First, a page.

Fruits and berries make up the majority of their food and winter. They forage on the ground under leaves and dense vegetation by flicking and tossing debris around.

Varied thrushes can be found visiting backyards and feeders in winter that offer mealworms, sunflower seeds (hulled or shelled), fruits, and berries from platform or ground feeders.

18. American Crow

The American Crow is a large bird found throughout most of North America, except in some areas in the southern United States along the border with Mexico.

American Crows are large at about 40-53cm (115.8-21 inches) long and weigh between 316-620g (11.2-22oz). They are black all over, including their legs, feet, bill, and eyes.

They have a very distinct, short tail with broad wings that allow for a quick flight. They are known to be brilliant birds – able to use tools to obtain the food they otherwise couldn’t reach.

Their preferred habitat is open areas such as pastures with some trees – either deciduous or coniferous to roost at night when they sleep.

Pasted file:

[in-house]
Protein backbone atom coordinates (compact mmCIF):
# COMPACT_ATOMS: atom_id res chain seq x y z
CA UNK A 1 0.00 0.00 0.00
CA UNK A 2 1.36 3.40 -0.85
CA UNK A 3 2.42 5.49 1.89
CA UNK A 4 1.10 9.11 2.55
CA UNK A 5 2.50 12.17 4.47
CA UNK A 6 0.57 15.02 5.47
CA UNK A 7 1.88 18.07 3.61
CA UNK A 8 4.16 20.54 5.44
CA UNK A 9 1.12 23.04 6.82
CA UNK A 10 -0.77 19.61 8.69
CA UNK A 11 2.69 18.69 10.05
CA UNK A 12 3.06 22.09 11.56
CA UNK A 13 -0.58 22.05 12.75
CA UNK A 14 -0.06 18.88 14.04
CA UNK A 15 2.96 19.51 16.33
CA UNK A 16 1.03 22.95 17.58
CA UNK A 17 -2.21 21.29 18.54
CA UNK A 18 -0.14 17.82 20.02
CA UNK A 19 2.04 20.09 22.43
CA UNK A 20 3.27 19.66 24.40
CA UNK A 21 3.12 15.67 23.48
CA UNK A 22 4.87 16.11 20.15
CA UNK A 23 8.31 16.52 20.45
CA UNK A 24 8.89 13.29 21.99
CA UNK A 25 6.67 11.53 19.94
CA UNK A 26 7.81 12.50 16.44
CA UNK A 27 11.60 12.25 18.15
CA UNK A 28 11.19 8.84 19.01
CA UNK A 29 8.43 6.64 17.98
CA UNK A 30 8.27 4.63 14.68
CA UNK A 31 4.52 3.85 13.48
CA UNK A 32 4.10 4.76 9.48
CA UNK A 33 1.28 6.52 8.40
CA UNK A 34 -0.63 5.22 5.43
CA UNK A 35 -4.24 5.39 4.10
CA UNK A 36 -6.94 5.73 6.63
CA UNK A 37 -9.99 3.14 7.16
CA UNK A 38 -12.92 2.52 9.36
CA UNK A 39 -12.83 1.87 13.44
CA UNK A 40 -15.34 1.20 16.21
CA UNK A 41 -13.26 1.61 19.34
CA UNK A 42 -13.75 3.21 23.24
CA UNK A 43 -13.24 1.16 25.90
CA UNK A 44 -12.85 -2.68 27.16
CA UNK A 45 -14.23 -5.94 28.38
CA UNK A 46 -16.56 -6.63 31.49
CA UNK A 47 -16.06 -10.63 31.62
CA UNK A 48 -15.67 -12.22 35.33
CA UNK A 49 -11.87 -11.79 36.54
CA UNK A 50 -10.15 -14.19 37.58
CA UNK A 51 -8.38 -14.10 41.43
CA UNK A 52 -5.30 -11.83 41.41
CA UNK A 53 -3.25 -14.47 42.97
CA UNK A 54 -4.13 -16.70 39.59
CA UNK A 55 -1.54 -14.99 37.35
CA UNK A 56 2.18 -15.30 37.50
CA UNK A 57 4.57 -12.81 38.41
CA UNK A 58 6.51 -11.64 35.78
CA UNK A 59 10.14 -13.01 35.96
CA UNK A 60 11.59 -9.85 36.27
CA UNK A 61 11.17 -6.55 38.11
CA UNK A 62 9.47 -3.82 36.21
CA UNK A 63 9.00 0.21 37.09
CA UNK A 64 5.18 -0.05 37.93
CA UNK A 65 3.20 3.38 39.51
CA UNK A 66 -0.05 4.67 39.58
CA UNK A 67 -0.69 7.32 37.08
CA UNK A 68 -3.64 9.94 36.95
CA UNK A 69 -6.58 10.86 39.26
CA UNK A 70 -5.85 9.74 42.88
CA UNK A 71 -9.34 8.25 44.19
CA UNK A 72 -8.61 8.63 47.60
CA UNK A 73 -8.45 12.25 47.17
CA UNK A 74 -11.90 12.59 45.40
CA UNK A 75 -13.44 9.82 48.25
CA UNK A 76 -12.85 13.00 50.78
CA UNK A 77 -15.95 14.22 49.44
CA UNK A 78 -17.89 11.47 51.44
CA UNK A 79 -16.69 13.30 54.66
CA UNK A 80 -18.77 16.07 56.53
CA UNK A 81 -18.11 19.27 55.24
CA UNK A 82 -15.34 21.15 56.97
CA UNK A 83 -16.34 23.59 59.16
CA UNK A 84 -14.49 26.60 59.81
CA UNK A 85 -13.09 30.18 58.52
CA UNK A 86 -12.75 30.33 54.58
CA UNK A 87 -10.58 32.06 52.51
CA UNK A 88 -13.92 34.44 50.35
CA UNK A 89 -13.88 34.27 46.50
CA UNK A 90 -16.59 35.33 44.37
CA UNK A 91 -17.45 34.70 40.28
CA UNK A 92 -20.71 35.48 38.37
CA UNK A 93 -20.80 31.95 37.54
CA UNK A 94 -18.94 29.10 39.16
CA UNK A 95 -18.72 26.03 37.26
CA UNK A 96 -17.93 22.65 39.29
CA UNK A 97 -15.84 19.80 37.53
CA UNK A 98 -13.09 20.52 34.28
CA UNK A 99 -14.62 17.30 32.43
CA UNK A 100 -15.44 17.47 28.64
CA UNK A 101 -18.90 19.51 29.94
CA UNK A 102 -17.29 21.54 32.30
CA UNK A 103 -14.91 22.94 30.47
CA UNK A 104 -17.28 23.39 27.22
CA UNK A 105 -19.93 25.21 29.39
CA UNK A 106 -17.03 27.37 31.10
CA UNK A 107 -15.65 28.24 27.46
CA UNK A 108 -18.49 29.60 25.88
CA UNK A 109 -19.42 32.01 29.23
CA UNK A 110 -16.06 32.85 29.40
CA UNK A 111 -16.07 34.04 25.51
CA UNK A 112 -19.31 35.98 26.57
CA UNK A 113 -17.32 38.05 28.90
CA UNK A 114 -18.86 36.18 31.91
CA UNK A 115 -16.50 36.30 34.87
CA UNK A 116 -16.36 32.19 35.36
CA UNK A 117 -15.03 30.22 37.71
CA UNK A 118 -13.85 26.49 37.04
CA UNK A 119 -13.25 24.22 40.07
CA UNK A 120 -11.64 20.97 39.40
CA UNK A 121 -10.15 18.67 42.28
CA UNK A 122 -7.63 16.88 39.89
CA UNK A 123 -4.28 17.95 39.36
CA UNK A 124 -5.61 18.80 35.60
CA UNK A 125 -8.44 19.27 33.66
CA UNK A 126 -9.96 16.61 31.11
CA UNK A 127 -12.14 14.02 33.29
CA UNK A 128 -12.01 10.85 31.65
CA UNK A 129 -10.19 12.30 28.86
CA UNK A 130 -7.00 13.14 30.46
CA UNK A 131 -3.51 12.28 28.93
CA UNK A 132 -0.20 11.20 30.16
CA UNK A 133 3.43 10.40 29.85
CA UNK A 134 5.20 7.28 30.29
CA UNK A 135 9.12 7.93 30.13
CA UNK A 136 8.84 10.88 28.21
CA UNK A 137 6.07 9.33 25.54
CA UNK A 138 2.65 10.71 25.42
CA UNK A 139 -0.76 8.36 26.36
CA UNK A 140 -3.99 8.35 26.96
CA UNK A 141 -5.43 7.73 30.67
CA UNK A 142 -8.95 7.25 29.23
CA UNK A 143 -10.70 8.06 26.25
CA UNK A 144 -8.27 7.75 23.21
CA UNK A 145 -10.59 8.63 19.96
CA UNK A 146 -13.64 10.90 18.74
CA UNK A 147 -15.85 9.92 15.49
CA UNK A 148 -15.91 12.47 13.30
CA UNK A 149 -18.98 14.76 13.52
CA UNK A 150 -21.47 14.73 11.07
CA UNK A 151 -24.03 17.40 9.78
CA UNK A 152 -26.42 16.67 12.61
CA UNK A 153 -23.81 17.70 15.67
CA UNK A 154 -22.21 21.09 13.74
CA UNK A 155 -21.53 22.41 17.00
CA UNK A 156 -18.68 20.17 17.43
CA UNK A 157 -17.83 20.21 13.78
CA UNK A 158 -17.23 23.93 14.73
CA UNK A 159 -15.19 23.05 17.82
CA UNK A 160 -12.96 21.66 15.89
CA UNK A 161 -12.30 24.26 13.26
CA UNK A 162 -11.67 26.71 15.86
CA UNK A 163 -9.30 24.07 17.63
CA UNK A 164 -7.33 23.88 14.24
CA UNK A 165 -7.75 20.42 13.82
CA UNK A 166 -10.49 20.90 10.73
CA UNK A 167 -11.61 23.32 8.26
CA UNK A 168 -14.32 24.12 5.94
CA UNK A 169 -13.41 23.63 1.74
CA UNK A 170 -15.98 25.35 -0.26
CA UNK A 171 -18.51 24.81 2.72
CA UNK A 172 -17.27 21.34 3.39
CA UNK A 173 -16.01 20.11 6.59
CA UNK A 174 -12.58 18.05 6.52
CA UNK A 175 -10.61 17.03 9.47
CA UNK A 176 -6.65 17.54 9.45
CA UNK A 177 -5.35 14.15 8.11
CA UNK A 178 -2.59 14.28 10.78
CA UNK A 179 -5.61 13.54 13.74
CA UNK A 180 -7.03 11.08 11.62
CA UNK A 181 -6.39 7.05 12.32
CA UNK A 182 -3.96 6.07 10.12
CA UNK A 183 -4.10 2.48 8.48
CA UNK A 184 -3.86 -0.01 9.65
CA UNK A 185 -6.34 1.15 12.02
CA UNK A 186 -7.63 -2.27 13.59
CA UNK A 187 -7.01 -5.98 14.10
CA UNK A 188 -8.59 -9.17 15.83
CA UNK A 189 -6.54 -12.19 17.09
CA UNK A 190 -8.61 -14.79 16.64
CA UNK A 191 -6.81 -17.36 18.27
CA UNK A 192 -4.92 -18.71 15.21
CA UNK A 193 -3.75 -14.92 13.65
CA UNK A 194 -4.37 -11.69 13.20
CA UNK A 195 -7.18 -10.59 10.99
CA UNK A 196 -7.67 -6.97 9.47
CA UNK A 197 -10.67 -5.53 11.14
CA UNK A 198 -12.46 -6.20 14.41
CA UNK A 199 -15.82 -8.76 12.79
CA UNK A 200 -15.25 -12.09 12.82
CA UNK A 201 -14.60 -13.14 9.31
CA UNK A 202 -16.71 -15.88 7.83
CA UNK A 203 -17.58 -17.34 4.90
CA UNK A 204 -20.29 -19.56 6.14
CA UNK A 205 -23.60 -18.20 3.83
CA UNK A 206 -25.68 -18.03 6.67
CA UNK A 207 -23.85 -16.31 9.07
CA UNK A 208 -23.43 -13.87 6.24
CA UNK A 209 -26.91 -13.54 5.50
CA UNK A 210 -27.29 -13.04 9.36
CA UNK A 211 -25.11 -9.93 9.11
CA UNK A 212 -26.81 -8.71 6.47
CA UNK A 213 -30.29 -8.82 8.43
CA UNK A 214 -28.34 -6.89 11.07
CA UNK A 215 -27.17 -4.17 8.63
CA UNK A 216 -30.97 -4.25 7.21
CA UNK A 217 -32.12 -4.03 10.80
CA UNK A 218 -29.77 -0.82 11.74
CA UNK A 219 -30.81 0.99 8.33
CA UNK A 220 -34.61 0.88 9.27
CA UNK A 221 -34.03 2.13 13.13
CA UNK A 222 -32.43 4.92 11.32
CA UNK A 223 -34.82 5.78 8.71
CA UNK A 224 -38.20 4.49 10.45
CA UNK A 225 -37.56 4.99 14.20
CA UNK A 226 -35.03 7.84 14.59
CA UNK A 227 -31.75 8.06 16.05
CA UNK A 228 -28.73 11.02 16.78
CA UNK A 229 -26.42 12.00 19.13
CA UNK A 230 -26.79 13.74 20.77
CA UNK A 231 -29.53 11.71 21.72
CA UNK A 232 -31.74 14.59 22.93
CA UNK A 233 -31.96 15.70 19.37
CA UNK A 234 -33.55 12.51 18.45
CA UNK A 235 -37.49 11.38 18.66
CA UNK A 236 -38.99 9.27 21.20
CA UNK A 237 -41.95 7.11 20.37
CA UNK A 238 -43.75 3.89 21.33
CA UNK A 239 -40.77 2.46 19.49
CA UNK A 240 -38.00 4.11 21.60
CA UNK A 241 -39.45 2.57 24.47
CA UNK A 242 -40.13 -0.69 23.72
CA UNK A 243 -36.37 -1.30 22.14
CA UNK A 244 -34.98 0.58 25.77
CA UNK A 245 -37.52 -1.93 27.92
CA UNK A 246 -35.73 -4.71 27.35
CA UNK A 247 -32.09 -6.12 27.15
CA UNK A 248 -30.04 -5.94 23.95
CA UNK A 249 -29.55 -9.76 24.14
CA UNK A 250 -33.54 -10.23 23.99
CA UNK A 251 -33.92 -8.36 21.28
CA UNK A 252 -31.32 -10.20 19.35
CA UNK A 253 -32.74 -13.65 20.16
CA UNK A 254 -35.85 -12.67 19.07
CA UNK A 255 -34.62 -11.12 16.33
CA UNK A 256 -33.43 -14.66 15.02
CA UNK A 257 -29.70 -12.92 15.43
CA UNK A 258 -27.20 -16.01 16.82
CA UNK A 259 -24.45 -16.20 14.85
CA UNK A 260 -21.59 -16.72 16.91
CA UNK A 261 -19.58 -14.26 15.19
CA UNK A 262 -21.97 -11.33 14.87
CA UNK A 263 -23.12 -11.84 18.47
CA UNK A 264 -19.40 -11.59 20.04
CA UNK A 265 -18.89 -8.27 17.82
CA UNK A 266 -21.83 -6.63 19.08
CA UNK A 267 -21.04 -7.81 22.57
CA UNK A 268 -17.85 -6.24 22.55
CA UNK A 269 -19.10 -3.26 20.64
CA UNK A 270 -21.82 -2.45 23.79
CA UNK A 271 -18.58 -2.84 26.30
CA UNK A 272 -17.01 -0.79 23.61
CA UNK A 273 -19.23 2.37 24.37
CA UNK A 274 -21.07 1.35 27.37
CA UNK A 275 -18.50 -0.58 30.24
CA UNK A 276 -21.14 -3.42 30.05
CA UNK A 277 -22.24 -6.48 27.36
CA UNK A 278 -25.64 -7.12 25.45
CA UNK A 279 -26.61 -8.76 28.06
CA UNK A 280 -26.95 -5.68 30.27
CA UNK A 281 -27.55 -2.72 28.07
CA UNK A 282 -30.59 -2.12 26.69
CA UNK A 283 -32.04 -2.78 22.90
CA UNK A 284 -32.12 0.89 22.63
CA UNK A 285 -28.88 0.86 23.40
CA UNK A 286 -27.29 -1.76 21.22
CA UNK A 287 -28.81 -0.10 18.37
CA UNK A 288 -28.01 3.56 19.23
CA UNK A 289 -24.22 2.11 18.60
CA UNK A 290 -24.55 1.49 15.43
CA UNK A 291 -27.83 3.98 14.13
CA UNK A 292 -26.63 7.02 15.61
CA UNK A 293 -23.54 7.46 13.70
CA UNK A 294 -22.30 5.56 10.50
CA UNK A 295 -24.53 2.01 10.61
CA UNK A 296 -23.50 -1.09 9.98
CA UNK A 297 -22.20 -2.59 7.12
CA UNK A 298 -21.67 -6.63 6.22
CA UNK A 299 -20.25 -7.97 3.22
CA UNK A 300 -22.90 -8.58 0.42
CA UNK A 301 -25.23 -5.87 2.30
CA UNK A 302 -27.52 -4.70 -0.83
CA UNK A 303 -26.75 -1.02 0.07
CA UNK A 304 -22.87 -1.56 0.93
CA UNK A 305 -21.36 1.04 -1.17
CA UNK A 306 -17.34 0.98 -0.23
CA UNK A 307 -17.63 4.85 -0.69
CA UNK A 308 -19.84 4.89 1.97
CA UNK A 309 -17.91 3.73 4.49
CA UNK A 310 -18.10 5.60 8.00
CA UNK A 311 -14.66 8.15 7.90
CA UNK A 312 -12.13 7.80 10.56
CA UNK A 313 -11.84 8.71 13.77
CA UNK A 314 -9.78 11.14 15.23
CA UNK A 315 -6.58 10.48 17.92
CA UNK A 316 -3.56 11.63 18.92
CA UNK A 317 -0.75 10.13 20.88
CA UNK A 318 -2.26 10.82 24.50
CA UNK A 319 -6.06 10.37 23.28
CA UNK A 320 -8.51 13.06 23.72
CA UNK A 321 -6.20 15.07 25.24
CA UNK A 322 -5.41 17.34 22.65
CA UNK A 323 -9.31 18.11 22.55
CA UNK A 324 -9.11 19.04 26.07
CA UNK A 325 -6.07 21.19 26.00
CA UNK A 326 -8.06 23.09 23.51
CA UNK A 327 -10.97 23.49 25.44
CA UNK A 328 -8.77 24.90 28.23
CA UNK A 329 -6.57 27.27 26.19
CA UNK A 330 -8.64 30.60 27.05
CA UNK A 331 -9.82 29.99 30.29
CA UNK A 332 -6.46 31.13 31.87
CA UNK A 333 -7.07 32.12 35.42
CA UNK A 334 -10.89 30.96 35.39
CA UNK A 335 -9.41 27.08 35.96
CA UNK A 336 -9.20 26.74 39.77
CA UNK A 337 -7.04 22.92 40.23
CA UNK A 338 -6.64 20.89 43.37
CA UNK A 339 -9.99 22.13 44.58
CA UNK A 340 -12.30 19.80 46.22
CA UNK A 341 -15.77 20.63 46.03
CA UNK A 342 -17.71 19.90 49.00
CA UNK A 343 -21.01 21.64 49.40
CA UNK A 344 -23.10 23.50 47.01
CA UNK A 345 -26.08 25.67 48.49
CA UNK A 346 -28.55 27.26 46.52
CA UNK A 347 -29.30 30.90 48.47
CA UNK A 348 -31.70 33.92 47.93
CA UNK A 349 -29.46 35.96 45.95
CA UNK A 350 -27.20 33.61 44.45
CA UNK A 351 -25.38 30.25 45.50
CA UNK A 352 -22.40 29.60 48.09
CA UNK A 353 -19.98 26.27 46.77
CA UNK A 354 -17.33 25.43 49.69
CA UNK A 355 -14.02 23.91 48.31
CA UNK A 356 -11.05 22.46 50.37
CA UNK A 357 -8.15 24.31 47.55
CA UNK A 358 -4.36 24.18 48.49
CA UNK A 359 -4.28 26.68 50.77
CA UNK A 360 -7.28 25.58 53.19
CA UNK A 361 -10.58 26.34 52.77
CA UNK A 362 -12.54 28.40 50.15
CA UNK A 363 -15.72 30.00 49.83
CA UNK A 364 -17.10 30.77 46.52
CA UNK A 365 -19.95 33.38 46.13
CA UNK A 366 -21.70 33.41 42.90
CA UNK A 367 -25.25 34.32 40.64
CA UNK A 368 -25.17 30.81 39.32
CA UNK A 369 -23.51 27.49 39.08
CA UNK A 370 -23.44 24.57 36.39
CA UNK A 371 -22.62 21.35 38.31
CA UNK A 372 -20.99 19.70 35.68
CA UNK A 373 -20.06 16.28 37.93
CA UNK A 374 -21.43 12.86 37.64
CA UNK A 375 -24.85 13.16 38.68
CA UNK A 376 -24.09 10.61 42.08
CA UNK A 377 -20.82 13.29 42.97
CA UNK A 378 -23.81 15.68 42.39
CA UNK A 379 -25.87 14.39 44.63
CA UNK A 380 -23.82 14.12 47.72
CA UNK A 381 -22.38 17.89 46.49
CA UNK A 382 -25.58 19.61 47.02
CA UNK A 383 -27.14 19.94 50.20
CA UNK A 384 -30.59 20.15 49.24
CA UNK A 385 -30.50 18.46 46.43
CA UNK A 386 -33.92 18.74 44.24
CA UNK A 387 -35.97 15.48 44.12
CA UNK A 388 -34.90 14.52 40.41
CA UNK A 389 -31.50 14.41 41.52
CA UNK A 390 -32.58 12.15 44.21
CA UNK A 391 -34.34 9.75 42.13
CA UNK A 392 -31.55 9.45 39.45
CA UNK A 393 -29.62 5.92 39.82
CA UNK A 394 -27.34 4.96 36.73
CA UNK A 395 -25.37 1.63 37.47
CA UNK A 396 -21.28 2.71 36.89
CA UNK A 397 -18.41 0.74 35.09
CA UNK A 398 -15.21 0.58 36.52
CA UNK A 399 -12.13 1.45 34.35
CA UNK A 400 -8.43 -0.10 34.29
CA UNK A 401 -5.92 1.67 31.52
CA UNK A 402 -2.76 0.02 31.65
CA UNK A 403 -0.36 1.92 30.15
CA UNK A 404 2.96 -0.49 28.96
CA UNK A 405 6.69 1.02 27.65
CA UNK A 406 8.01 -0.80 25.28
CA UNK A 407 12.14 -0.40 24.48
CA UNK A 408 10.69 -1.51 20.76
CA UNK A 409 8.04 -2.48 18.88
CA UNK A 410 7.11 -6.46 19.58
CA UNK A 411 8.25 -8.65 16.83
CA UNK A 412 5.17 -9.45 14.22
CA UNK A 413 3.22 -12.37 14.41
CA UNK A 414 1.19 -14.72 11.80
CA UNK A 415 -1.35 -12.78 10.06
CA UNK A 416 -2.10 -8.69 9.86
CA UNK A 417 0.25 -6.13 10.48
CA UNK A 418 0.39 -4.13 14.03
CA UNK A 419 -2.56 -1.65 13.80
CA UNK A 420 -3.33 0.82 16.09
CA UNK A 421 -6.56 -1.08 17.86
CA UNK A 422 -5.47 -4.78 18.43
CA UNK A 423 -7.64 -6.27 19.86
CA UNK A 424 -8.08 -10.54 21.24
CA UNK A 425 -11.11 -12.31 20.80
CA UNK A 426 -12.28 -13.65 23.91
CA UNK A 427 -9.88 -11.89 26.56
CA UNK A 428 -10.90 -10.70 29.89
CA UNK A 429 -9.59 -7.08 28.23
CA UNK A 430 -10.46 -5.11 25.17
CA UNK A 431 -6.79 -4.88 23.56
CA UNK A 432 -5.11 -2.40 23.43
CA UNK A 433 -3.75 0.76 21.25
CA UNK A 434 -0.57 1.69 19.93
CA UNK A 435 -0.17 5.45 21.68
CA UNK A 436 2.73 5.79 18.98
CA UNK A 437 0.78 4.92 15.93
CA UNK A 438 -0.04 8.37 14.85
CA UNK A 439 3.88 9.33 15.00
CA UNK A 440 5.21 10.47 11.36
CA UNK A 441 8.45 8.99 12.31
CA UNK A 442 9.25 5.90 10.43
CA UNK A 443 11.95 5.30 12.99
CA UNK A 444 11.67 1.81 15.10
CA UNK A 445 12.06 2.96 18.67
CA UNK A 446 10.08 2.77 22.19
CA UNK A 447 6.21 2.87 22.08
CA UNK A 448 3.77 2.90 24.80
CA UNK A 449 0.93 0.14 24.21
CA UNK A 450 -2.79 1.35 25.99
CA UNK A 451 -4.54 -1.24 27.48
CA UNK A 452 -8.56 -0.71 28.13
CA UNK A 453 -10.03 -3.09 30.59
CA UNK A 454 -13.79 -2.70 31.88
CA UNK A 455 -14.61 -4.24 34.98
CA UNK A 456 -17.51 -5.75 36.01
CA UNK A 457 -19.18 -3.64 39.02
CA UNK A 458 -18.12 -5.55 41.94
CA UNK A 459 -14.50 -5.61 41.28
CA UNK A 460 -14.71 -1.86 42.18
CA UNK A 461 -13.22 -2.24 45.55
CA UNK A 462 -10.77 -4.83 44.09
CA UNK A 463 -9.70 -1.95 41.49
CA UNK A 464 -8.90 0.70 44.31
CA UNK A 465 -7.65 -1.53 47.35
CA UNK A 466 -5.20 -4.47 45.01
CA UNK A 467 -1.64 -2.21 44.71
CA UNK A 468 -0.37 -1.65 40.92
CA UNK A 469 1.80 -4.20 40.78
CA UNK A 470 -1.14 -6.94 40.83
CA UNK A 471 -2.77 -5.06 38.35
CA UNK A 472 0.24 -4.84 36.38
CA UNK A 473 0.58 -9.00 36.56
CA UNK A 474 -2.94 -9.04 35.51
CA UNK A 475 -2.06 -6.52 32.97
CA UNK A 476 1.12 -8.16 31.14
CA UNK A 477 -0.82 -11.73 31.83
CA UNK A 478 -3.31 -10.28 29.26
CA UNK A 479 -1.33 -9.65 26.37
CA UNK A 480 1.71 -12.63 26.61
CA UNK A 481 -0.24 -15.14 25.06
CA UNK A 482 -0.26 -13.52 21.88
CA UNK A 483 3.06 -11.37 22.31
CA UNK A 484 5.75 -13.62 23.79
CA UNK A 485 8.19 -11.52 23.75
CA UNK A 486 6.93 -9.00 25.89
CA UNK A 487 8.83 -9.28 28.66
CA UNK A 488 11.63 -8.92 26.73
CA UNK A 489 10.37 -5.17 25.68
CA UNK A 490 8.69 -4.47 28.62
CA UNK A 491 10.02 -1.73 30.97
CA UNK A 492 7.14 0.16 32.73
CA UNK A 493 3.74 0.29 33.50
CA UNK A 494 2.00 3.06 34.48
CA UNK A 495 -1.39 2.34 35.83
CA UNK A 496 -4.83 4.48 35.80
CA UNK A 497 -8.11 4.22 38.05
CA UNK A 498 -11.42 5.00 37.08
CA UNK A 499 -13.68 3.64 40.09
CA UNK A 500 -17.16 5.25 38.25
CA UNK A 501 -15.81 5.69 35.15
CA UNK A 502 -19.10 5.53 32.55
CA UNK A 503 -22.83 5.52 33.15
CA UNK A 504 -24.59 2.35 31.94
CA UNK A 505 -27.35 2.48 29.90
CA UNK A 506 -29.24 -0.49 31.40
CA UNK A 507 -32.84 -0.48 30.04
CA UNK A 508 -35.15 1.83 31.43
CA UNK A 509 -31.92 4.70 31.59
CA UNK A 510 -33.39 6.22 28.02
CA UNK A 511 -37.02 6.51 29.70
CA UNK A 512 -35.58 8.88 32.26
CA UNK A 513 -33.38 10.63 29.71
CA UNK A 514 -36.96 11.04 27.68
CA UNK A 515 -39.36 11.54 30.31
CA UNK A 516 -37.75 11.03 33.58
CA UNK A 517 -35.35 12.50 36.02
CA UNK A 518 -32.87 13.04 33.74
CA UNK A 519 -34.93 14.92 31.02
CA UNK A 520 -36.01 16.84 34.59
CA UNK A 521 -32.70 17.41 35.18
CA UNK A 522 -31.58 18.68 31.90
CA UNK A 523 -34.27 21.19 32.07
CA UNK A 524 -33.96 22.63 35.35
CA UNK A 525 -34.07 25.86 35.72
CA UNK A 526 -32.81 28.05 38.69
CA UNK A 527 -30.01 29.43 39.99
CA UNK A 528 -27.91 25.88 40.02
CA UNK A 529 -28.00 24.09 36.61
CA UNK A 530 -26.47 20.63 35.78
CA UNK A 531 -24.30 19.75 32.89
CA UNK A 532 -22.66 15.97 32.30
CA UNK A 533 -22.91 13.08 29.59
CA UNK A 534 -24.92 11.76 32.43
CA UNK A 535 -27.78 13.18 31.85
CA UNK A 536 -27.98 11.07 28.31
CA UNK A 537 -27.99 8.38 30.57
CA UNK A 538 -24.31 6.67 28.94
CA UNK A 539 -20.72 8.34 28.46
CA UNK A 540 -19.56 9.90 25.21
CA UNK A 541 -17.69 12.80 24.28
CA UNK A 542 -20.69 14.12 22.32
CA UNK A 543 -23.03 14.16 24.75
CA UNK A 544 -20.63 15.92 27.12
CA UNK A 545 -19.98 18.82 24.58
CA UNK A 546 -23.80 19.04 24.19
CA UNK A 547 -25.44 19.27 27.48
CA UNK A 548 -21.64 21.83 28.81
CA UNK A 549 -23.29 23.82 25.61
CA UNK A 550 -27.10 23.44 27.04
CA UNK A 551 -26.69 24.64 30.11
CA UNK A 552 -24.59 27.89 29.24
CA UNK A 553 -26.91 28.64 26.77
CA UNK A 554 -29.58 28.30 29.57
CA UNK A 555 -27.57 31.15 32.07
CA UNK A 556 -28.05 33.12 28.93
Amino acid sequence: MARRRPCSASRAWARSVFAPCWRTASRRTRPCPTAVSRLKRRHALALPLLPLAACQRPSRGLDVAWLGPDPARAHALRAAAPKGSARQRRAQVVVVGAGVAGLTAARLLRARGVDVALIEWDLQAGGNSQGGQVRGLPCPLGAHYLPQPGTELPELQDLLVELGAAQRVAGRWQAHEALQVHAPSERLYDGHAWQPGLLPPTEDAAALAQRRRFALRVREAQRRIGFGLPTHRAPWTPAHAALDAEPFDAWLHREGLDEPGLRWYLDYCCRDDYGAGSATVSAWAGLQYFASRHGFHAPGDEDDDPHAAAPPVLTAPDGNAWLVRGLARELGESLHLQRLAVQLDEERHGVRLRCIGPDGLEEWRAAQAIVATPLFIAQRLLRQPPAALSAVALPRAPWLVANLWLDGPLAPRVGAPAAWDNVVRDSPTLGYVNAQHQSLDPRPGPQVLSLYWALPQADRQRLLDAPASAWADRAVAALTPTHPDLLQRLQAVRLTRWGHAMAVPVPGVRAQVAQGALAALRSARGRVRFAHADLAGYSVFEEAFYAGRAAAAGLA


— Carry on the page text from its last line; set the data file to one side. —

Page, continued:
They will often be found in urban areas where food is plentiful – for example, at dumpsters behind supermarkets or garbage bins.

They are omnivores and very opportunistic and will eat small mammals, insects, and amphibians but may also be found eating fruits or grain in the wintertime when other food sources are scarce.

We have even personally seen crows stealing chicks from other nests and flying away to eat them.

Not your typical visitor to backyard bird feeders but may hang around yards that offer a compost heap, easy access to garbage, or pet food lying around.

19. Golden-crowned Sparrow

The Golden-crowned Sparrow is a large sparrow found along North America and Mexico’s west coast. They can be seen in western Washington during the colder months and in eastern Washington during their yearly migration.

Males and females are about 15-18cm (5.9 to 7 inches) long and weigh around 20-35g (0.6 to 01.25 oz). They have a small head, a long tail, and a short, stout bill.

Golden-crowned Sparrows have streaked brown above and gray below. Breeding adults have a gray face and a black cap with a bright yellow forecrown.

Non-breeding or winter adults have a brownish face and cap, with a duller yellow forecrown.

Golden-crowned Sparrows can be found in open woodlands, chaparral, edge forests, and gardens. They prefer areas with dense vegetation for nesting but will also use open spaces if available.

Golden-crowned Sparrows are omnivorous and eat a variety of insects, berries, and seeds.

They have been known to visit bird feeders that offer sunflower seeds, cracked corn, or thistle seed.

20. American Goldfinch

The American Goldfinch is a common species of bird found throughout North America and is a year-round resident of Washington backyards.